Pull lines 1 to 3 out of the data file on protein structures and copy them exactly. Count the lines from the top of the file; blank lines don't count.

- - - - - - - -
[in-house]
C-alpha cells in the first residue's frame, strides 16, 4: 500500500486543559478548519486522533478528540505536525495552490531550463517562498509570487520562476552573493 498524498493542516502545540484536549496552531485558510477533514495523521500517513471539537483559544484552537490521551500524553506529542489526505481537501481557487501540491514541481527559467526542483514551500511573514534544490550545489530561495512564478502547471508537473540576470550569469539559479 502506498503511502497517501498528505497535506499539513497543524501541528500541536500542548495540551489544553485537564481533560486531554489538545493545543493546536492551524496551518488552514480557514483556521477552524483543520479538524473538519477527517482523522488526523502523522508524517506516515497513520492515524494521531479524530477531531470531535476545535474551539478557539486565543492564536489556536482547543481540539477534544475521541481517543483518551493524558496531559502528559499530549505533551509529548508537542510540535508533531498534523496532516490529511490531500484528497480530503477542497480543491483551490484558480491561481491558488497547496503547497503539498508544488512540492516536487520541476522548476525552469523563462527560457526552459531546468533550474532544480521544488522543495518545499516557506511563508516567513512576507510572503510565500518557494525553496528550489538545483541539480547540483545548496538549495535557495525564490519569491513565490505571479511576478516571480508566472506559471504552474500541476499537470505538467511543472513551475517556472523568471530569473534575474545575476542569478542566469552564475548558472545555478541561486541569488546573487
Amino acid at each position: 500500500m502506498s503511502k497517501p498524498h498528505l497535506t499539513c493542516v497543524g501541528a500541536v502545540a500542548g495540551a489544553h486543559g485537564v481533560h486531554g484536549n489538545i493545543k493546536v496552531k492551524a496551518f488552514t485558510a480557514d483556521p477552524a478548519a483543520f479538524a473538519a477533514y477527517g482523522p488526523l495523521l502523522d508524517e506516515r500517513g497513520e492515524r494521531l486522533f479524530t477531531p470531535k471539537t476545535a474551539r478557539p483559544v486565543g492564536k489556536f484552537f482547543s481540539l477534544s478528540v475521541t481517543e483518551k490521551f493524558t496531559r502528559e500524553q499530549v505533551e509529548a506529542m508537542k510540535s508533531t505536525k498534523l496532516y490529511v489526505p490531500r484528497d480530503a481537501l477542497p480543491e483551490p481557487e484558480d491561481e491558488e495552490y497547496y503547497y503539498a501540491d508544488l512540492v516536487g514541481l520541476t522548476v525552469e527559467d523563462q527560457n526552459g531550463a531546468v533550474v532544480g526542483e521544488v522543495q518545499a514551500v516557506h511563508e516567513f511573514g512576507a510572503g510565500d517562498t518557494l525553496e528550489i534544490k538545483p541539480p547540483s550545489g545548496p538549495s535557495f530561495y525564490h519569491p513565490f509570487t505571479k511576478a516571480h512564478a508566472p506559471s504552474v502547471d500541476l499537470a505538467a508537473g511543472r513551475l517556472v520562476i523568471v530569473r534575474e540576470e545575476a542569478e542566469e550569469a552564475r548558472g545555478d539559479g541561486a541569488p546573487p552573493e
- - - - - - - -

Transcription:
[in-house]
C-alpha cells in the first residue's frame, strides 16, 4: 500500500486543559478548519486522533478528540505536525495552490531550463517562498509570487520562476552573493 498524498493542516502545540484536549496552531485558510477533514495523521500517513471539537483559544484552537490521551500524553506529542489526505481537501481557487501540491514541481527559467526542483514551500511573514534544490550545489530561495512564478502547471508537473540576470550569469539559479 502506498503511502497517501498528505497535506499539513497543524501541528500541536500542548495540551489544553485537564481533560486531554489538545493545543493546536492551524496551518488552514480557514483556521477552524483543520479538524473538519477527517482523522488526523502523522508524517506516515497513520492515524494521531479524530477531531470531535476545535474551539478557539486565543492564536489556536482547543481540539477534544475521541481517543483518551493524558496531559502528559499530549505533551509529548508537542510540535508533531498534523496532516490529511490531500484528497480530503477542497480543491483551490484558480491561481491558488497547496503547497503539498508544488512540492516536487520541476522548476525552469523563462527560457526552459531546468533550474532544480521544488522543495518545499516557506511563508516567513512576507510572503510565500518557494525553496528550489538545483541539480547540483545548496538549495535557495525564490519569491513565490505571479511576478516571480508566472506559471504552474500541476499537470505538467511543472513551475517556472523568471530569473534575474545575476542569478542566469552564475548558472545555478541561486541569488546573487
Amino acid at each position: 500500500m502506498s503511502k497517501p498524498h498528505l497535506t499539513c493542516v497543524g501541528a500541536v502545540a500542548g495540551a489544553h486543559g485537564v481533560h486531554g484536549n489538545i493545543k493546536v496552531k492551524a496551518f488552514t485558510a480557514d483556521p477552524a478548519a483543520f479538524a473538519a477533514y477527517g482523522p488526523l495523521l502523522d508524517e506516515r500517513g497513520e492515524r494521531l486522533f479524530t477531531p470531535k471539537t476545535a474551539r478557539p483559544v486565543g492564536k489556536f484552537f482547543s481540539l477534544s478528540v475521541t481517543e483518551k490521551f493524558t496531559r502528559e500524553q499530549v505533551e509529548a506529542m508537542k510540535s508533531t505536525k498534523l496532516y490529511v489526505p490531500r484528497d480530503a481537501l477542497p480543491e483551490p481557487e484558480d491561481e491558488e495552490y497547496y503547497y503539498a501540491d508544488l512540492v516536487g514541481l520541476t522548476v525552469e527559467d523563462q527560457n526552459g531550463a531546468v533550474v532544480g526542483e521544488v522543495q518545499a514551500v516557506h511563508e516567513f511573514g512576507a510572503g510565500d517562498t518557494l525553496e528550489i534544490k538545483p541539480p547540483s550545489g545548496p538549495s535557495f530561495y525564490h519569491p513565490f509570487t505571479k511576478a516571480h512564478a508566472p506559471s504552474v502547471d500541476l499537470a505538467a508537473g511543472r513551475l517556472v520562476i523568471v530569473r534575474e540576470e545575476a542569478e542566469e550569469a552564475r548558472g545555478d539559479g541561486a541569488p546573487p552573493e